ON BRITNEY SPEARS, ARTIFICIAL INTELLIGENCE, AND AUTOMATION
Recently, Britney Spears has been in the news concerning the court-ordered conservatorship imposed on her stemming from her infamous 2008 mental health breakdown. As details of the story emerged, the public reacted with astonishment at the setup that essentially limits her freedom to make her own choices and therefore live her life as she sees fit. Some of the key decisions that her conservators make on her behalf include deciding whether or not she can work, when she can leave her house, and even how she spends her own money.
Most people reacted to this news with disbelief and shock, partly at the measures themselves but also at how long they had been in place and how long she’d been subjected to them. People grasped the curtailment of her individual choices as inherently unfair and unjust. That’s because it strikes at a person’s individual autonomy or agency; the ability to make choices about their own lives, something that is rightly considered a fundamental human right.
Likewise, there has been a proliferation of stories about artificial intelligence (AI), highlighting both the promises as well as the perils it brings. It’s long been known that the most troubling moral problems associated with certain uses of AI revolve around privacy, bias and discrimination, and the role of human judgment. Perhaps the most commonly cited example of AI bias involves the algorithm known as COMPAS (Correctional Offender Management Profiling for Alternative Sanctions); it’s used in some U.S. court systems to help predict defendant recidivism rates.
Such uses of AI software, where it is essentially deciding the fate or future direction of individual human lives with little if any transparency with regard to the methods and algorithms used, is recognized to be morally problematic. This is because in the end we recognize it to be an infringement on individual autonomy, striking at the power to decide for ourselves. It’s the same sense of violation of individual agency that people recognize in the case of Britney Spears; in her case, it’s a court-appointed conservator, and in the COMPAS case it’s essentially AI software making decisions.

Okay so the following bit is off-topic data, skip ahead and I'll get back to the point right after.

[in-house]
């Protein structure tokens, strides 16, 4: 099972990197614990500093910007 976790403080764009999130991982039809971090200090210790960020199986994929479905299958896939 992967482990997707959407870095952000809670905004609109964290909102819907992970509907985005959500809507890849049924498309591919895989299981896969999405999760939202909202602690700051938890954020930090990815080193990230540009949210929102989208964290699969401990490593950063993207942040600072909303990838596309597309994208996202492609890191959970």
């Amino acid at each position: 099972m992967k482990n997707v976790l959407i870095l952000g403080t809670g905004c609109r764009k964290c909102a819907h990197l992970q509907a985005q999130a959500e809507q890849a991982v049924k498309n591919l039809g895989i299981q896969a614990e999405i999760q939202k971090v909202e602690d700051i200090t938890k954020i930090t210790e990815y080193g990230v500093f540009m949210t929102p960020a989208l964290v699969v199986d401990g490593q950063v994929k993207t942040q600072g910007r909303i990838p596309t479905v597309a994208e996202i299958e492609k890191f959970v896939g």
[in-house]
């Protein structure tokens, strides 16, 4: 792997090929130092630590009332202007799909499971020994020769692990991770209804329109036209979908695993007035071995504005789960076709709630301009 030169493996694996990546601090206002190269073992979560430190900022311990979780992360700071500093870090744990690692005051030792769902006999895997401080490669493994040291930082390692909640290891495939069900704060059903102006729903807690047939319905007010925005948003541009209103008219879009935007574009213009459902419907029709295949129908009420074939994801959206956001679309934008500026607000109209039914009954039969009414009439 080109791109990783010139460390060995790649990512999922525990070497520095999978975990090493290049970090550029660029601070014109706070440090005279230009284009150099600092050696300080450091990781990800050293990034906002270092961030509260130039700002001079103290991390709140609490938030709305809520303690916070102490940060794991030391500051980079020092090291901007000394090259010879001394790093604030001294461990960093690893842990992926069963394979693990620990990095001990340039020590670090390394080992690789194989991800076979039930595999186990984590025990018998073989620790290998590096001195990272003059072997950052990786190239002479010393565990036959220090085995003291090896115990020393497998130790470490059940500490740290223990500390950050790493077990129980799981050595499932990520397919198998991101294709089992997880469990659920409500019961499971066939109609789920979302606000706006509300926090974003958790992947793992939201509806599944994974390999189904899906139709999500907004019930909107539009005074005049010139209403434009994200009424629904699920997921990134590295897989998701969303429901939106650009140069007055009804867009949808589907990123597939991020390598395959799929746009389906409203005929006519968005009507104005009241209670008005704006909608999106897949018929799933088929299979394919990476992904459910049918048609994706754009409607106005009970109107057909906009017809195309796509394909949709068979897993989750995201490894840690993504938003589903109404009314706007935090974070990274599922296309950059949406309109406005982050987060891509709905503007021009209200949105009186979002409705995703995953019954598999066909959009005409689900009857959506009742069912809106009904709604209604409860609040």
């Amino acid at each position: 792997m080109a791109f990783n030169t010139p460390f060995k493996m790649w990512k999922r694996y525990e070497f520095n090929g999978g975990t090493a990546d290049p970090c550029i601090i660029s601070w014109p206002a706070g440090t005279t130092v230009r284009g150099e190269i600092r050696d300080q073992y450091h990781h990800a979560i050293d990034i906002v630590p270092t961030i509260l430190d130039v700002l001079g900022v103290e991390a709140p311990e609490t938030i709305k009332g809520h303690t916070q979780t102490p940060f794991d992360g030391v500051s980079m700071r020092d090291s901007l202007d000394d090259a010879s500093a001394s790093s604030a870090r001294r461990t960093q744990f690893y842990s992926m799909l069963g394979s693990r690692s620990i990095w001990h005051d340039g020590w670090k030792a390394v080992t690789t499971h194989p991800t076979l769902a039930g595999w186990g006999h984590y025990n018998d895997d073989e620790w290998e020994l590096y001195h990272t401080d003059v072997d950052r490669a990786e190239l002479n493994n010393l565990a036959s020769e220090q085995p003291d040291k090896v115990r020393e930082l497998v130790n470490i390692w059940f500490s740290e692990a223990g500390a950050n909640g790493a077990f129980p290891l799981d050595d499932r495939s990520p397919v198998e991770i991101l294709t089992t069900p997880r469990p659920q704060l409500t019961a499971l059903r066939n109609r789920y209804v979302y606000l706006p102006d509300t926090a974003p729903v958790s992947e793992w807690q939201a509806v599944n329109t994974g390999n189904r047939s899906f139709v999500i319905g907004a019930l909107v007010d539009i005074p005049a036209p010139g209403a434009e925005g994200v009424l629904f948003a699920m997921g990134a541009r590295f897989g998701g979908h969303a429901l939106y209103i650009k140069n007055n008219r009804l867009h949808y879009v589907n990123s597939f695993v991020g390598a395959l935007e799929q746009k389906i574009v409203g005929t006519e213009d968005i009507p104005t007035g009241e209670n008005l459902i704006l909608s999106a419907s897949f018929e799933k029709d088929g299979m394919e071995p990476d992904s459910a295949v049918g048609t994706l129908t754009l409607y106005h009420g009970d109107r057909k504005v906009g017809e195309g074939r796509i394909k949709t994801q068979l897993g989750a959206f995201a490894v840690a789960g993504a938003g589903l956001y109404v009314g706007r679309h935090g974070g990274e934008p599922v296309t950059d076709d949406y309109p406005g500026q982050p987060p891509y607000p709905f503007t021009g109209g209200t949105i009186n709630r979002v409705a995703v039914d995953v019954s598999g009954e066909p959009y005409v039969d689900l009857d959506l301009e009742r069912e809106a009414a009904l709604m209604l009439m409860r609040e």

And yet, the uses of AI are potentially limitless. There are a growing number of legitimate uses for AI in manufacturing and automation. AI software can help identify patterns that humans can’t see or analyze massive data sets, helping to improve many manufacturing and industrial processes. For example, AI is helping robotic systems through better data collection and analysis, which can improve productivity and performance.
In the end, it’s up to the human designers and engineers and other stakeholders to figure out the proper uses of AI, and those that are not. To that end, industry groups such as the IEEE Global Initiative on Ethics of Autonomous and Intelligent Systems along with others have been doing the work of addressing these and other ethical considerations involving the design and implementation of AI systems.
Such work is necessary to guide design into the future, so that we can identify and avoid uses of AI with harmful social effects, such as those that arise from facial recognition software, or uses that contain a coercive or manipulative dimension that impacts human autonomy.
Ultimately AI, like fire, is a tool. So it’s up to us, its human caretakers, to make wise decisions on how best to use it and in what circumstances to do so. As well as what not to do with it.
Filed Under: DIGITAL ISSUES